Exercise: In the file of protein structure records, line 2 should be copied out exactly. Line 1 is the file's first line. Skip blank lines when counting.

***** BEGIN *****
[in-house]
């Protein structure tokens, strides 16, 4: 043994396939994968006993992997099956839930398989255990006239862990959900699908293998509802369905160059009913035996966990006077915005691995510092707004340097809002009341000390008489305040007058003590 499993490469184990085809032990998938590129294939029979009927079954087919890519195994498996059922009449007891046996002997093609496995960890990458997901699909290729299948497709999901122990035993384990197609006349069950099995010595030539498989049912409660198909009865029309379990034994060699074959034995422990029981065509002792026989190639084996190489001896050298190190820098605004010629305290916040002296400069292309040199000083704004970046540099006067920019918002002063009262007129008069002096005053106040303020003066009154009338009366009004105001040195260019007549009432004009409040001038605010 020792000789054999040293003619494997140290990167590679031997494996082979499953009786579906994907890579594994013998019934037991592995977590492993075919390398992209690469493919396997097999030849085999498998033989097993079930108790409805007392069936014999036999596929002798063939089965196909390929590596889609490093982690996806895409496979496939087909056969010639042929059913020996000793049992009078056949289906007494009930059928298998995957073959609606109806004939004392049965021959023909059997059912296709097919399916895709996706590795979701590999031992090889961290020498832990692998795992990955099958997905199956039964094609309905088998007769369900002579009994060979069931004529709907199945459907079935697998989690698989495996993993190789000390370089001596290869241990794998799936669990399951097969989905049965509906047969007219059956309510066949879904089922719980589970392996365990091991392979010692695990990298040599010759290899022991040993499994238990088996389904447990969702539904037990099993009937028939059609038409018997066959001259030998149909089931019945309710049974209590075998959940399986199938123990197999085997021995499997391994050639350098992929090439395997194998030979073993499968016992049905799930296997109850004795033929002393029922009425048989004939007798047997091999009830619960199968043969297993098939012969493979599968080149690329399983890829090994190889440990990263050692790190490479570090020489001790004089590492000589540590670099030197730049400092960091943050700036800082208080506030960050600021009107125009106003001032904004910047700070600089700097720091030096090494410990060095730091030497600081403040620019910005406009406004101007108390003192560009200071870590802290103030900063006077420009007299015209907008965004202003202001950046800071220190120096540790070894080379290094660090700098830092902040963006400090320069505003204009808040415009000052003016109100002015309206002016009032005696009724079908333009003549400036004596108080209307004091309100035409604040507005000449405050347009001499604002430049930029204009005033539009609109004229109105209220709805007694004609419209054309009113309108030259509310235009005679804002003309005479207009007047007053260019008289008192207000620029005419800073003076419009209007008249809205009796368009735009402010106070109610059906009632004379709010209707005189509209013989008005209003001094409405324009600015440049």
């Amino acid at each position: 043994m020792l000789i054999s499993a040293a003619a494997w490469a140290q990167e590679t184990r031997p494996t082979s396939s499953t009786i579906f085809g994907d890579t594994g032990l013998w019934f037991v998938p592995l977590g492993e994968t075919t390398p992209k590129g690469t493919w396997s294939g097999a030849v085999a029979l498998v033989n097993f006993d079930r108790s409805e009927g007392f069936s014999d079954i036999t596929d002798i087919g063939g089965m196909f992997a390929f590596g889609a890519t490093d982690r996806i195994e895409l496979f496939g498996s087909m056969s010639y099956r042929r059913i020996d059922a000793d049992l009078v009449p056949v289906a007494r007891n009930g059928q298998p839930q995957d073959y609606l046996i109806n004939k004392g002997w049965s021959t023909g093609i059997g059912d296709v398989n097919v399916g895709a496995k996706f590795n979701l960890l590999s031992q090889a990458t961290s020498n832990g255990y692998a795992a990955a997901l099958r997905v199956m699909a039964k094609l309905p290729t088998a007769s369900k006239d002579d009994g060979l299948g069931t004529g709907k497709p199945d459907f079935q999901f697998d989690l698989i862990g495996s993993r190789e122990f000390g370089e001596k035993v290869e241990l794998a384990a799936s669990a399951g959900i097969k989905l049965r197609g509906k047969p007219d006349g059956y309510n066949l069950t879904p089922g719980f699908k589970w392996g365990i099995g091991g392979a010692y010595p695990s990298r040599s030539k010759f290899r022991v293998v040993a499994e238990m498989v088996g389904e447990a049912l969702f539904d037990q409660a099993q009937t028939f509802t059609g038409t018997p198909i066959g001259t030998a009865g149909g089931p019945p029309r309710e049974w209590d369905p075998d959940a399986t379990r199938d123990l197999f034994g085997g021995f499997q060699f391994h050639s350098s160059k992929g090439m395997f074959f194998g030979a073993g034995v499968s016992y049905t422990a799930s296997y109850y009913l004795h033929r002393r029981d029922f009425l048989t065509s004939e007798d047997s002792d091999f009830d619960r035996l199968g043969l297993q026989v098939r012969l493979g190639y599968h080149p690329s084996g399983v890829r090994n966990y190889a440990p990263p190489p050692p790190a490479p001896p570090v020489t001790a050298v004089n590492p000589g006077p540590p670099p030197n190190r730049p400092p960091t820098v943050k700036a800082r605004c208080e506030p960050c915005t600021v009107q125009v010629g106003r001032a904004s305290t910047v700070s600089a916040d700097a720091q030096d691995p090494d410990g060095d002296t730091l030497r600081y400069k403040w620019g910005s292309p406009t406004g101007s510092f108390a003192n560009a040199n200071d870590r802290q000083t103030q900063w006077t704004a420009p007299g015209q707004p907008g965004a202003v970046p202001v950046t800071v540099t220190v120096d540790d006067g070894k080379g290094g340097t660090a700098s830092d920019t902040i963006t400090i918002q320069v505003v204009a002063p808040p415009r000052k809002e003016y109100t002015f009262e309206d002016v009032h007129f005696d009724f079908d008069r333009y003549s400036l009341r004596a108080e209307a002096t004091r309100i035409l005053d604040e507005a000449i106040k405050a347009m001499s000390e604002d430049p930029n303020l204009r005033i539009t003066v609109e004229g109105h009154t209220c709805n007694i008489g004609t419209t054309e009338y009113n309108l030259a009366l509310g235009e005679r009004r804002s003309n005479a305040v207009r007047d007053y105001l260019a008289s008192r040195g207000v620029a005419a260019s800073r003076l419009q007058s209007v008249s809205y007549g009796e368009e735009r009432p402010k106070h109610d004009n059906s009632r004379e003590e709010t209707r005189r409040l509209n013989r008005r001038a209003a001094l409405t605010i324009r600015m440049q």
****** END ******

């Protein structure tokens, strides 16, 4: 043994396939994968006993992997099956839930398989255990006239862990959900699908293998509802369905160059009913035996966990006077915005691995510092707004340097809002009341000390008489305040007058003590 499993490469184990085809032990998938590129294939029979009927079954087919890519195994498996059922009449007891046996002997093609496995960890990458997901699909290729299948497709999901122990035993384990197609006349069950099995010595030539498989049912409660198909009865029309379990034994060699074959034995422990029981065509002792026989190639084996190489001896050298190190820098605004010629305290916040002296400069292309040199000083704004970046540099006067920019918002002063009262007129008069002096005053106040303020003066009154009338009366009004105001040195260019007549009432004009409040001038605010 020792000789054999040293003619494997140290990167590679031997494996082979499953009786579906994907890579594994013998019934037991592995977590492993075919390398992209690469493919396997097999030849085999498998033989097993079930108790409805007392069936014999036999596929002798063939089965196909390929590596889609490093982690996806895409496979496939087909056969010639042929059913020996000793049992009078056949289906007494009930059928298998995957073959609606109806004939004392049965021959023909059997059912296709097919399916895709996706590795979701590999031992090889961290020498832990692998795992990955099958997905199956039964094609309905088998007769369900002579009994060979069931004529709907199945459907079935697998989690698989495996993993190789000390370089001596290869241990794998799936669990399951097969989905049965509906047969007219059956309510066949879904089922719980589970392996365990091991392979010692695990990298040599010759290899022991040993499994238990088996389904447990969702539904037990099993009937028939059609038409018997066959001259030998149909089931019945309710049974209590075998959940399986199938123990197999085997021995499997391994050639350098992929090439395997194998030979073993499968016992049905799930296997109850004795033929002393029922009425048989004939007798047997091999009830619960199968043969297993098939012969493979599968080149690329399983890829090994190889440990990263050692790190490479570090020489001790004089590492000589540590670099030197730049400092960091943050700036800082208080506030960050600021009107125009106003001032904004910047700070600089700097720091030096090494410990060095730091030497600081403040620019910005406009406004101007108390003192560009200071870590802290103030900063006077420009007299015209907008965004202003202001950046800071220190120096540790070894080379290094660090700098830092902040963006400090320069505003204009808040415009000052003016109100002015309206002016009032005696009724079908333009003549400036004596108080209307004091309100035409604040507005000449405050347009001499604002430049930029204009005033539009609109004229109105209220709805007694004609419209054309009113309108030259509310235009005679804002003309005479207009007047007053260019008289008192207000620029005419800073003076419009209007008249809205009796368009735009402010106070109610059906009632004379709010209707005189509209013989008005209003001094409405324009600015440049």